I wrote yesterday about my "elevator speech," a very brief commentary about my quilt "Regatta." I referred to a cheerful scene, "But the threads holding it all together are so skinny, so delicate. What if there is an earthquake or a big storm, or the power plant blows up?"
Sandy in the UK responded, "I am wondering about the dating aspect of the comments about current events. Were these things on your mind when you made the piece? Not to be too picky I hope, but it might be better to just go on from mentioning the delicate strings to the comments in the second paragraph about the fragility of life. People will make their own connections."
First, Sandy's question. Obviously I wasn't thinking about the earthquake in Japan when I made the piece three years ago. And I wasn't specifically thinking about disasters at all when I made it and others in my "postage stamp" series. But I was specifically thinking of disasters when I did another body of work at the same time.
My "Crazed" and "Fault Lines" series both deal explicitly with disaster, whether actual or potential. "Fault Lines" even look like geological disruption and instability, so they probably go more toward the earthquake sector of the disaster universe. I've given subtitles to my "Crazed" quilts, referencing a lot of other types of disasters.
One day I was discussing art with a friend and remarked that I was working in two parallel and unrelated bodies of work. She laughed at me and said "They're all the same!" And of course, the second she pointed it out I realized that both the pieced quilts and the postage stamp grids are made of many, many tiny bits held together by fragile bonds, an apt metaphor for the state of our world.
Don't you feel stupid when you realize the existence of something that was there all along? When you belatedly bring something important out of your subconscious and put a name to it? So is it intellectually dishonest to ascribe a meaning to a piece of art that at the time you made it, wasn't yet articulated? I hope not, because they they'd have to lock me up. I've often made quilts whose real meaning didn't surface until late in the making, or even a while afterwards. Occasionally I've held off giving them names while awaiting clarity in my own mind.
But once I realized that all my recent work has been about disaster and disorder and our inadequate attempts to keep things under control, it brought me to a new plateau of intellectual smugness. When you worry about these kind of things current events are always confirming your dark thoughts. Before the Japan quake there were plenty of earthquakes (Haiti, Chile, NZ) and big storms (Katrina) and power plant accidents (Three Mile Island, Chernobyl). There will be another disaster of some sort in the future, whether environmental, economic or otherwise, and I may very well have already made a quilt that already deals with it.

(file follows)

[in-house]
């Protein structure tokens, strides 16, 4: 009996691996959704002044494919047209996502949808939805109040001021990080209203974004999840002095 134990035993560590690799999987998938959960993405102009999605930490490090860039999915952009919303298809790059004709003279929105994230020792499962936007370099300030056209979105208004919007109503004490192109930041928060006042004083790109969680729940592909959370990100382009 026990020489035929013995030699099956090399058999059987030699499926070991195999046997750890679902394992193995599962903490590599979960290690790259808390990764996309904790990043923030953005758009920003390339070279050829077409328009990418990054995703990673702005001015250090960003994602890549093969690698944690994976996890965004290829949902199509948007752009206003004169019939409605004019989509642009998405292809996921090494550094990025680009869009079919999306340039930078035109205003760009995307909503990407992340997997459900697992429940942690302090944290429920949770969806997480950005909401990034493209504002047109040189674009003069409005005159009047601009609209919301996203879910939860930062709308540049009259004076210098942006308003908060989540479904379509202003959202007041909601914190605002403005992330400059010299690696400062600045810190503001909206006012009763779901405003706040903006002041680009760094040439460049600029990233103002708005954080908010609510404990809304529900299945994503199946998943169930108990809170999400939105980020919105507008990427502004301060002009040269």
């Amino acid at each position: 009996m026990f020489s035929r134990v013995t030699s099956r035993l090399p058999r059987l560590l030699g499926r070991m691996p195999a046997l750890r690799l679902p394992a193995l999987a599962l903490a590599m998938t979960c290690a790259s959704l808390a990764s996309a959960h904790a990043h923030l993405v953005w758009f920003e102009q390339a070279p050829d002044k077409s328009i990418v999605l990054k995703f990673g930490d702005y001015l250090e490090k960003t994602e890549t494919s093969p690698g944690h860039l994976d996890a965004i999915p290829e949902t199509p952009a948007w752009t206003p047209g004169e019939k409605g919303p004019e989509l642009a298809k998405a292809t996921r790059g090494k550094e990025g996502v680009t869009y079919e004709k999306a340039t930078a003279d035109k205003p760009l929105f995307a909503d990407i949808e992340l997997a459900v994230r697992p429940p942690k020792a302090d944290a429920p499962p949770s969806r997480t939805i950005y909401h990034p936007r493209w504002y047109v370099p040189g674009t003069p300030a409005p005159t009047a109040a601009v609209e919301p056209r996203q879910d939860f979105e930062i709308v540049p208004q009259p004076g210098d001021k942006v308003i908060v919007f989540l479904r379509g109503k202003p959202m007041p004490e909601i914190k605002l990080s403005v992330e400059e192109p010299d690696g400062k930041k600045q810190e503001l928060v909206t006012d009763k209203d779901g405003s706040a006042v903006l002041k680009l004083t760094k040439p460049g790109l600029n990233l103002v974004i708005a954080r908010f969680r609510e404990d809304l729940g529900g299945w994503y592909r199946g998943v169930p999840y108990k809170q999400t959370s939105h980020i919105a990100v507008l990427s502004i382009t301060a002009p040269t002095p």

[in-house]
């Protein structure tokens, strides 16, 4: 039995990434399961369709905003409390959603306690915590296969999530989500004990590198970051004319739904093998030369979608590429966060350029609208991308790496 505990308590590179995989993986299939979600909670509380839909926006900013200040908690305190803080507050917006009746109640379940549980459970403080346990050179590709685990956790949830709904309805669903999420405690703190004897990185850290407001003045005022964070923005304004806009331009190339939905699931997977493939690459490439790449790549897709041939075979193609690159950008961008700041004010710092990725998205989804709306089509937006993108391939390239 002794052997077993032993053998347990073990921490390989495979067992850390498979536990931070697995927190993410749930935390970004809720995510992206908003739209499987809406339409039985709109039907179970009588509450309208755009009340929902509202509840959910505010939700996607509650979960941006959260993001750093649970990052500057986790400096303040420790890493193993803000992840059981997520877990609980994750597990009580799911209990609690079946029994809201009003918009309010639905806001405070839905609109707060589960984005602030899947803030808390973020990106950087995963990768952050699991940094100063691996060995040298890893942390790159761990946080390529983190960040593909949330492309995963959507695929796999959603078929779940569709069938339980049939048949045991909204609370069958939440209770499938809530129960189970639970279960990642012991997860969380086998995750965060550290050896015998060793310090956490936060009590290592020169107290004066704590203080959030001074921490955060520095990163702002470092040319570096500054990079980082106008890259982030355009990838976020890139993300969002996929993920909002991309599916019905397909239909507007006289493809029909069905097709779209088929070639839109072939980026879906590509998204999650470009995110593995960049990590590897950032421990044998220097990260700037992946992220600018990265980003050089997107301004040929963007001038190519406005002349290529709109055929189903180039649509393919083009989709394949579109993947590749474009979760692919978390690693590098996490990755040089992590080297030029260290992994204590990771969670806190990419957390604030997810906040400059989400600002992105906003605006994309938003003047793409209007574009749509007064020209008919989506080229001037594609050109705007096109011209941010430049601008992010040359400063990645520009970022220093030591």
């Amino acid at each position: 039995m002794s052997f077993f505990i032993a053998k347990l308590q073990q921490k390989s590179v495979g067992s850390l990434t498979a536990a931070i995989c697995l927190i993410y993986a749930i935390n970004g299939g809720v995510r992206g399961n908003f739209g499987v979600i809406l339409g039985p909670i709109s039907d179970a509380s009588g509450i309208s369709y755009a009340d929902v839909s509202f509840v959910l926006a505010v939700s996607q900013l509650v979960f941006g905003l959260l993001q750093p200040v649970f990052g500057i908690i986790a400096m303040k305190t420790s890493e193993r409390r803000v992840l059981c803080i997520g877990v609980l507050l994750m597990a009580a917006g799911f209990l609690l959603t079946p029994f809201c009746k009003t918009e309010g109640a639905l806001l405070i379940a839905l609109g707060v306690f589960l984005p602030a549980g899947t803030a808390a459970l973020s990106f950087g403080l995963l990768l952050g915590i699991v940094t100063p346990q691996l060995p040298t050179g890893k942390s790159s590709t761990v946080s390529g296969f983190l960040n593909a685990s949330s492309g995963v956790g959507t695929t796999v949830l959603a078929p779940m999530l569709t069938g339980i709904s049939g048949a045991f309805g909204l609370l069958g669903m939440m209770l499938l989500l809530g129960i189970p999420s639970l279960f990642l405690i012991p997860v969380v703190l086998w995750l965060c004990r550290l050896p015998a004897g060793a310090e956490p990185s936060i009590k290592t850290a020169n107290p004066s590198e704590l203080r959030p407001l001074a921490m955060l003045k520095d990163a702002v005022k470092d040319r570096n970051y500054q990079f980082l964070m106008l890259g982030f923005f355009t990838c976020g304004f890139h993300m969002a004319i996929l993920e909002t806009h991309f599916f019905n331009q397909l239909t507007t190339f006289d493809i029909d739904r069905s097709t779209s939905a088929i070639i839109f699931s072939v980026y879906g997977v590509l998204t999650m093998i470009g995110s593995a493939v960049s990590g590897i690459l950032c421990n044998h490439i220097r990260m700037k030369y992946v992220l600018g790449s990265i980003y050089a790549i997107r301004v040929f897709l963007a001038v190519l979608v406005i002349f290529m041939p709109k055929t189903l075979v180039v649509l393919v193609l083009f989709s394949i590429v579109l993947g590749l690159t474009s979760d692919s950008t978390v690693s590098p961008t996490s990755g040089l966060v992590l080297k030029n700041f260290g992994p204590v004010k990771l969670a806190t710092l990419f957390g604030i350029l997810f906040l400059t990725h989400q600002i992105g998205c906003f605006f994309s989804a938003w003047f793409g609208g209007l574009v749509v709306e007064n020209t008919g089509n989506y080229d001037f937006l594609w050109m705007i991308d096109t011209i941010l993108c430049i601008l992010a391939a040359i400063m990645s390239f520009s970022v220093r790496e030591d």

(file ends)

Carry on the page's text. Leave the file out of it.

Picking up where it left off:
Was it heavy-handed to include the specific references to Japan in my elevator speech? Possibly. Maybe people would make their own connections, as Sandy suggests. But what the heck -- why take a chance? There's a time and place for subtlety, and I'm not sure thirty seconds in an elevator is it.
Saturday, April 2, 2011
Posted by Kathleen Loomis at 7:04 AM
Labels: ideas, quilts, working in series, writing
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I hope you didn't take it as snarking! I was just wondering. I think the delicate and the connections that you have stated above IS obvious.
I also didn't realise you weren't vetting the elevator speech but had already sent it. It will be fine I am sure.
It is just that when I hear people make comments in such a specifically connected way when work has obviously been done previously, it just makes you wonder if they really mean it or are going with the current political atmosphere.
Perhaps the following phrase, copied from your current post would have worked as well as the one in question. "my recent work has been about disaster and disorder and our inadequate attempts to keep things under control". Says it in a nutshell really.
I hope the work and the exhibit goes well with the visitors and makes them think.
Sandy in the UK
Sandy -- I didn't take it as snark, and I take your point that people sometimes try to make their past work fit current events whether it works or not. But (a) I really have been thinking about disaster all along, and (b) the "just like Japan" part is in the mind of the beholder, not the words of the statement.ReplyDelete
Unfortunately, disasters can be infinitely recycled; if I make a specifically-Japan-earthquake quilt next week it will look prescient when the next Big One hits somewhere in the future.